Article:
nytheatre.com review by Ryan Emmons
August 13, 2010
Bagabones is "change and development, fixed forms breathing new life as perspectives alter, and a gift and receipt" according to writer/performer Jonathan Nosan. Nosan has created a performance piece that follows one man through several different phases of his life—"it is the shedding of the skin like a snake." Bagabones is a beautiful and visceral look at one man's search for where he belongs spiritually and where he fits into the physical world. Luckily Nosan is a contortionist and fits into most places without trouble.
At the heart of the show is Nosan's unbelievable ability to twist, contort, and fold his body in ways you wouldn't think possible. Like any athlete, Nosan broadens what we think the human body is capable of, and shows us that it is possible to push beyond what we believe to be the physical limits of this world. In the first segment particularly, Nolan establishes that the laws of gravity do not apply to him by sitting and writing upside-down at his desk, holding himself up with the power of his core strength and legs.
Director Chelsea Bacon uses space creatively and thoughtfully and very clearly creates different spaces within which each phase of Nosan's character's life can exist. Bacon and sound/lighting designer Jennifer Stimple use some handheld lighting equipment to dramatize the fluidity of the piece and set designers Alex Locadia and Peter Jevremov have developed an incredible box set piece that is as flexible as Nosan (and extremely sturdy). Together, this creative team creates a cohesive and spiritual world that is ever changing and brings us in and out of personal and public space. The constant connections between the physical and the spiritual plane are very well executed, particularly by Stimple's sound design, which adds constant dimension to the actual sounds happening on stage. Even the choice to hear a typewriter while we looked at our programs (which were printed in a typewriter font) had me questioning time and the way it operated in the theatre.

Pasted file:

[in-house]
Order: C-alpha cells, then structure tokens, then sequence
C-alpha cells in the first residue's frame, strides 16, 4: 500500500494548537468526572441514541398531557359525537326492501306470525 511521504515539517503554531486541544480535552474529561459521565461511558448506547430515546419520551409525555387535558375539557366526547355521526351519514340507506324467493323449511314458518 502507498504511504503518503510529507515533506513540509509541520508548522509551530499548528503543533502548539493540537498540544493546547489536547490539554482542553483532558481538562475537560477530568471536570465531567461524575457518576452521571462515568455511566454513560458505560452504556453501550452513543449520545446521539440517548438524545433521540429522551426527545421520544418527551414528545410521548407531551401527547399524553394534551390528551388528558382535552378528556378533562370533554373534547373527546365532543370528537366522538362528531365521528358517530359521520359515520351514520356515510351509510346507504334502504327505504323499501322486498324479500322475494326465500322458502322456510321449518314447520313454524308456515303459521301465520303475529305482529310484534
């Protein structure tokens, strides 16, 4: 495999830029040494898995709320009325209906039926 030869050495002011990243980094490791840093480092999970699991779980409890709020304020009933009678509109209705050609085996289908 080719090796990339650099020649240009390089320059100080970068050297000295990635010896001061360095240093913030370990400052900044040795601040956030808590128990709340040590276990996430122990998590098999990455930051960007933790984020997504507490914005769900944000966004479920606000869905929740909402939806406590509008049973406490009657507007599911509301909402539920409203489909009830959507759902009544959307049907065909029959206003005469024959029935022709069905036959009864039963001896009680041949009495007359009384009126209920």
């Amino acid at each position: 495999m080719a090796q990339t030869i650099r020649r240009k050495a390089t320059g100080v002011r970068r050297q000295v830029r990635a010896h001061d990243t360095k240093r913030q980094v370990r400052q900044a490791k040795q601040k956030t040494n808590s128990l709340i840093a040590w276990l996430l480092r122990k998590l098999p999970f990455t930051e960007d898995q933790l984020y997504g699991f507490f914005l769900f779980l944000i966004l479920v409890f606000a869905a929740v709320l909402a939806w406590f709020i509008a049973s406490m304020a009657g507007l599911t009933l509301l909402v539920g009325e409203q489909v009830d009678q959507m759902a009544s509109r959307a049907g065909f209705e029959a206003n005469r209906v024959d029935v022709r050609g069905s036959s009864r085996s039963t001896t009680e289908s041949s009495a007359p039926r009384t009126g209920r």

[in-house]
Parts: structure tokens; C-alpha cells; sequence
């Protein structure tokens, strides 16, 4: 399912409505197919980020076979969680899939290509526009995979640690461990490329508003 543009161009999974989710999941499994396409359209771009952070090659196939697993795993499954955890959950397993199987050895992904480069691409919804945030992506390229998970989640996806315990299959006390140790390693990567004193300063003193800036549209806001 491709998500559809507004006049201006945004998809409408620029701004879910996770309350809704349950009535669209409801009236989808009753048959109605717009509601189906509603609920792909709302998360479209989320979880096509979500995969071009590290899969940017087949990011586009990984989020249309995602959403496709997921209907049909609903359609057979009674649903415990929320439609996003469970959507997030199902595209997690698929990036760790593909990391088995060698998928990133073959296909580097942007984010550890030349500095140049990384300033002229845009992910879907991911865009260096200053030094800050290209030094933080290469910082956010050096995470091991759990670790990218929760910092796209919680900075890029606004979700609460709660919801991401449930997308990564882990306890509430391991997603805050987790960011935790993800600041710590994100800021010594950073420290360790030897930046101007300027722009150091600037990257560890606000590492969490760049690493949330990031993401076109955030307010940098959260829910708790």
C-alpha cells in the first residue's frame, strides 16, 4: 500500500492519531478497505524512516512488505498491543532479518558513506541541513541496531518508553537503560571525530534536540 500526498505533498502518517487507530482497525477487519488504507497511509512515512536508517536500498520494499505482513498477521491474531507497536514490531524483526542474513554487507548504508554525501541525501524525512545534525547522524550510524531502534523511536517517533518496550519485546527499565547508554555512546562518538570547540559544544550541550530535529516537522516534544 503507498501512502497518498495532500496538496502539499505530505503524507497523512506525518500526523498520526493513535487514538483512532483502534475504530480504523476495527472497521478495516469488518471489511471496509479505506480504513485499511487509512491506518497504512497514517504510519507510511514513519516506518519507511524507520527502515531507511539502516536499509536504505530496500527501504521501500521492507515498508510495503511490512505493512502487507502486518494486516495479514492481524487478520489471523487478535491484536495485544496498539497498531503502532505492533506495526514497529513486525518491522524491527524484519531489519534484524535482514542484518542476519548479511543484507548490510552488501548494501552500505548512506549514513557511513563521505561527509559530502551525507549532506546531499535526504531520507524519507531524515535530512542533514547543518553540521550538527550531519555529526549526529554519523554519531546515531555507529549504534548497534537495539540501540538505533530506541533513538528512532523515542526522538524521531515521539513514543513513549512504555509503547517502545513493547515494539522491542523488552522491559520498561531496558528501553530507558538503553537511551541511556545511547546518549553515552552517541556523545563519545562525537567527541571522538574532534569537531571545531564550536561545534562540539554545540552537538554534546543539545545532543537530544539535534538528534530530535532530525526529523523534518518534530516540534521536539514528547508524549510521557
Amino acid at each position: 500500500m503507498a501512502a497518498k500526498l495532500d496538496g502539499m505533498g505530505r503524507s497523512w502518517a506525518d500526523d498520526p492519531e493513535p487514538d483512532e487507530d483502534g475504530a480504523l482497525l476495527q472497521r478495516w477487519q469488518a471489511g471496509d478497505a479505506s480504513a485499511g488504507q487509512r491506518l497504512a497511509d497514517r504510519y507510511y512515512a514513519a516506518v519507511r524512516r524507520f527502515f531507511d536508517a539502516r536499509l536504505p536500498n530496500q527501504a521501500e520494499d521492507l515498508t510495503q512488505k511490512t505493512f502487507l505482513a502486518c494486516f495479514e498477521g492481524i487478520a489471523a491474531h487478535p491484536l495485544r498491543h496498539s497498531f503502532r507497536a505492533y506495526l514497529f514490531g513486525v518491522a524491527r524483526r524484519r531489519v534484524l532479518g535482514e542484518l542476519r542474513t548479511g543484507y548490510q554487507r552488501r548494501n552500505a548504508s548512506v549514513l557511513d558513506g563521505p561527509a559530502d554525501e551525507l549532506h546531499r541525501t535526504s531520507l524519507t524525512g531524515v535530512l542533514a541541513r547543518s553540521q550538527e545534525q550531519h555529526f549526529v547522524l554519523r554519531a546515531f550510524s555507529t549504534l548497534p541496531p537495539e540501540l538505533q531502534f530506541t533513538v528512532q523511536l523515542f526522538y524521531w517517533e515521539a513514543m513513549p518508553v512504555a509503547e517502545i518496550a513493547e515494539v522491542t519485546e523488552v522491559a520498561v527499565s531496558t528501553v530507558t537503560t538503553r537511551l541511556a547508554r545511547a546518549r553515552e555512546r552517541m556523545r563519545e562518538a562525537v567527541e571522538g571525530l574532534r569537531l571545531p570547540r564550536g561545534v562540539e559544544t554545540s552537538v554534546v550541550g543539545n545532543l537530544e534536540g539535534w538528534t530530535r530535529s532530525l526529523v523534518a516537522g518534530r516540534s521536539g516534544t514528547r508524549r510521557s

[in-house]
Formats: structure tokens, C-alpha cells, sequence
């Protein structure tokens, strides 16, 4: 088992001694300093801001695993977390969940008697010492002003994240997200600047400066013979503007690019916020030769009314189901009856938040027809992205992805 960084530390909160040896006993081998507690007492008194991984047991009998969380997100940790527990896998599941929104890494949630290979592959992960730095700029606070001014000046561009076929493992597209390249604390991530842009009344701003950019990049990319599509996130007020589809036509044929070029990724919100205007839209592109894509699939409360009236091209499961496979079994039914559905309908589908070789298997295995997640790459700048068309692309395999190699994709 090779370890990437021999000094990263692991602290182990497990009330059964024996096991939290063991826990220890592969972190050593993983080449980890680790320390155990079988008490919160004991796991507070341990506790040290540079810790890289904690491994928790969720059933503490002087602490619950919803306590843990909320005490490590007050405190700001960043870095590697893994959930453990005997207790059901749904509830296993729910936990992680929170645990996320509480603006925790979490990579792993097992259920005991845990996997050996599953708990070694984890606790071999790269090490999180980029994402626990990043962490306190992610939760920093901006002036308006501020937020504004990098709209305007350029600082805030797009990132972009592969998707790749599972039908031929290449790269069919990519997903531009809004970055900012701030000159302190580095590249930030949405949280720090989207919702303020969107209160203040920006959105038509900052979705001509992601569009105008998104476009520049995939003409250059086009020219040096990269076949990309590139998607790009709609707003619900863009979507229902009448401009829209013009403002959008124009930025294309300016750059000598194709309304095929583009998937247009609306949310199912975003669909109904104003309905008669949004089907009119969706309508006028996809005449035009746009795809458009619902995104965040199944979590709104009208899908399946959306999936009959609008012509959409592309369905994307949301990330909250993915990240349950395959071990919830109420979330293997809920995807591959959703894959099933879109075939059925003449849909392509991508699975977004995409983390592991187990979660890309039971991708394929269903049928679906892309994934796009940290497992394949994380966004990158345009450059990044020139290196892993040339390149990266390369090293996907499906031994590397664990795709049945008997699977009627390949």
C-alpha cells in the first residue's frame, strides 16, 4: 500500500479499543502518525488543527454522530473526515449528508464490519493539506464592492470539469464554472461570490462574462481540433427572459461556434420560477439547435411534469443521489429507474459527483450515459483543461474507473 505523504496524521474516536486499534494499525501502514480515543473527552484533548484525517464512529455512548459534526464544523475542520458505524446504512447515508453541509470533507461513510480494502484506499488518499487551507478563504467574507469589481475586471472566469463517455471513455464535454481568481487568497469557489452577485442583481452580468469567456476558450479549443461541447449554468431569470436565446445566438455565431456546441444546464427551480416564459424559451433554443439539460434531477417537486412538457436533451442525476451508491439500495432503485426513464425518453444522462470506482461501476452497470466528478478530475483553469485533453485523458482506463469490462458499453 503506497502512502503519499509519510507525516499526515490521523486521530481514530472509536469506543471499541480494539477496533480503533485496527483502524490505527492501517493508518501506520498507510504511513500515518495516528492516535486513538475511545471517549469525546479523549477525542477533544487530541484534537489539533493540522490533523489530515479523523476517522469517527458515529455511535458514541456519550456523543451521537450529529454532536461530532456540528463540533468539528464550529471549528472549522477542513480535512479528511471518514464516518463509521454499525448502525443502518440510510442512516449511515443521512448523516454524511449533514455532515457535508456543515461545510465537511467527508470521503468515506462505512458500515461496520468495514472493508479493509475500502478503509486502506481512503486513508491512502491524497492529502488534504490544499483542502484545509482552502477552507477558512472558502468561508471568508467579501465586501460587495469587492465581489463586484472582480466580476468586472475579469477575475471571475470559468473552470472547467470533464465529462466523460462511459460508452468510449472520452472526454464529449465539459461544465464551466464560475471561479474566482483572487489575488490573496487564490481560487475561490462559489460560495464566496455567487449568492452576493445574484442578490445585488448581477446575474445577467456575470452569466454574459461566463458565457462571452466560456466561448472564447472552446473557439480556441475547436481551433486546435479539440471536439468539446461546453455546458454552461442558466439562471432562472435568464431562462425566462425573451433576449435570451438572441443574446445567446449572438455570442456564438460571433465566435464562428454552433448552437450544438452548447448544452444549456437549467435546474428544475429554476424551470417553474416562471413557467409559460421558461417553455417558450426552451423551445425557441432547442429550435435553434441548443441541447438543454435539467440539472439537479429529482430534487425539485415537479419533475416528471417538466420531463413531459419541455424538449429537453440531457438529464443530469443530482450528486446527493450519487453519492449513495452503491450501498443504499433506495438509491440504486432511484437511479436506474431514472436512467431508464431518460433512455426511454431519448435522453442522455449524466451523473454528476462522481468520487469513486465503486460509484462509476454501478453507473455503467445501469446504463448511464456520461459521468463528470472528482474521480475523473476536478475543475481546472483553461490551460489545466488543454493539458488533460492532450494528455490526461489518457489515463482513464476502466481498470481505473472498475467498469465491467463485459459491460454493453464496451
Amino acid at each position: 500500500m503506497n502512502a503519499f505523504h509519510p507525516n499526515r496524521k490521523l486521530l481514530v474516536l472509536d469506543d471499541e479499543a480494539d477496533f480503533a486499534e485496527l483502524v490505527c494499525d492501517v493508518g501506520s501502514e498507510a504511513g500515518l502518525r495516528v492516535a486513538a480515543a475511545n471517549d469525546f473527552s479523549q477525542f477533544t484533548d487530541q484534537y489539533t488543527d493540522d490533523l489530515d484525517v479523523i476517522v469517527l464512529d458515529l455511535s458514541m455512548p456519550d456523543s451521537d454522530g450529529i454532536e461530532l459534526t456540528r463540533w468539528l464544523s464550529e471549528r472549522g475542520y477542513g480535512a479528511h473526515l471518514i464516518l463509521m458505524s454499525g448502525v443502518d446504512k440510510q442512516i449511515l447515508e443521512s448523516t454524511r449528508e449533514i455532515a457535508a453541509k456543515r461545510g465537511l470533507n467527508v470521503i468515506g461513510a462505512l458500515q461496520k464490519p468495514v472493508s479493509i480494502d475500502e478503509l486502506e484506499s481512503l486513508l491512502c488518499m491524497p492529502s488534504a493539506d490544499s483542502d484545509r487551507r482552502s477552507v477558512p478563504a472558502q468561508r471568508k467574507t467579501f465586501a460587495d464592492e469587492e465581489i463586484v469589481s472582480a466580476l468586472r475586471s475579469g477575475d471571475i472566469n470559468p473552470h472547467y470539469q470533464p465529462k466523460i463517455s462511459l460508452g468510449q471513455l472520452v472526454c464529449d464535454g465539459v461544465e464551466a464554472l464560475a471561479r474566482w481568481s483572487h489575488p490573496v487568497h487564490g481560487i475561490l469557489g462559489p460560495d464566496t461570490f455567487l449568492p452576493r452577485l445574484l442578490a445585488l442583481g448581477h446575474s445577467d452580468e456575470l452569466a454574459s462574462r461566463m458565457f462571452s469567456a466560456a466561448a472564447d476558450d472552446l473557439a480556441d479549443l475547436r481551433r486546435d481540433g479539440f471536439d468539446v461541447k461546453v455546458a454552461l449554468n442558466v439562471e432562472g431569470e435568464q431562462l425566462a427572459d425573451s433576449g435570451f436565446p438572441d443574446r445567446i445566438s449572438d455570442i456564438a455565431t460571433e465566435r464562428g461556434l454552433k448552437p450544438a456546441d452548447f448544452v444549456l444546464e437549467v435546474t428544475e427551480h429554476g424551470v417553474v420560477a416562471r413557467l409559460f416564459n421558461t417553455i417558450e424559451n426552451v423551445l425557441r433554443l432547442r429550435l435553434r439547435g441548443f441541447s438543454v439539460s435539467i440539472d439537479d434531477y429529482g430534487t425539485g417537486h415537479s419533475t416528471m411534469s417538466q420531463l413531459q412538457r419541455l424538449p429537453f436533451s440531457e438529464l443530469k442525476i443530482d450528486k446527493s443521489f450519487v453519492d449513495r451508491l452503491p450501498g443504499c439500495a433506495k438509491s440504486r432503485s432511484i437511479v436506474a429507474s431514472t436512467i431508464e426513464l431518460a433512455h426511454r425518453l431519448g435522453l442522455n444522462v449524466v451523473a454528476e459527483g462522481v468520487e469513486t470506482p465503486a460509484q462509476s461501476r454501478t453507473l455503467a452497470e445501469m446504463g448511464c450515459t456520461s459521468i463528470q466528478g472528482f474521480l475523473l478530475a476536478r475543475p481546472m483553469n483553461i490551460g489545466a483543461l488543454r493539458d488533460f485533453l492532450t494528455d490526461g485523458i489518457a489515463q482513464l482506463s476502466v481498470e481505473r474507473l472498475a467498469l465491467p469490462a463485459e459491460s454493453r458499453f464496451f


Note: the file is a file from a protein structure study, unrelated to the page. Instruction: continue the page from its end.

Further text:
Nosan is a strong performer with exquisite body control. He has created a vibrant piece of theatre that is violent, daring, spiritual, and unconventional. Bagabones is the most Artaudian piece of theatre I have ever seen in a Fringe festival. If you have an interest in the "Theatre of Cruelty," then Bagabones is not to be missed.
The show only slackens within the transitions between the phases of this character's life, with the tension and the build literally coming to a standstill to create enough time for the actors to set up. With a sound designer as talented as Stimple and a director as sharp as Bacon, I know these moments of transition can be activated and tightened and what the audience would be left with is a powerful show about the artistic process and the dichotomy between group space and individual space and the danger of madness as a person tries to figure it all out. At the end, it seems there is only one place that links the physical and the spiritual where individual space is finally achieved...but you'll have to go see it to find out.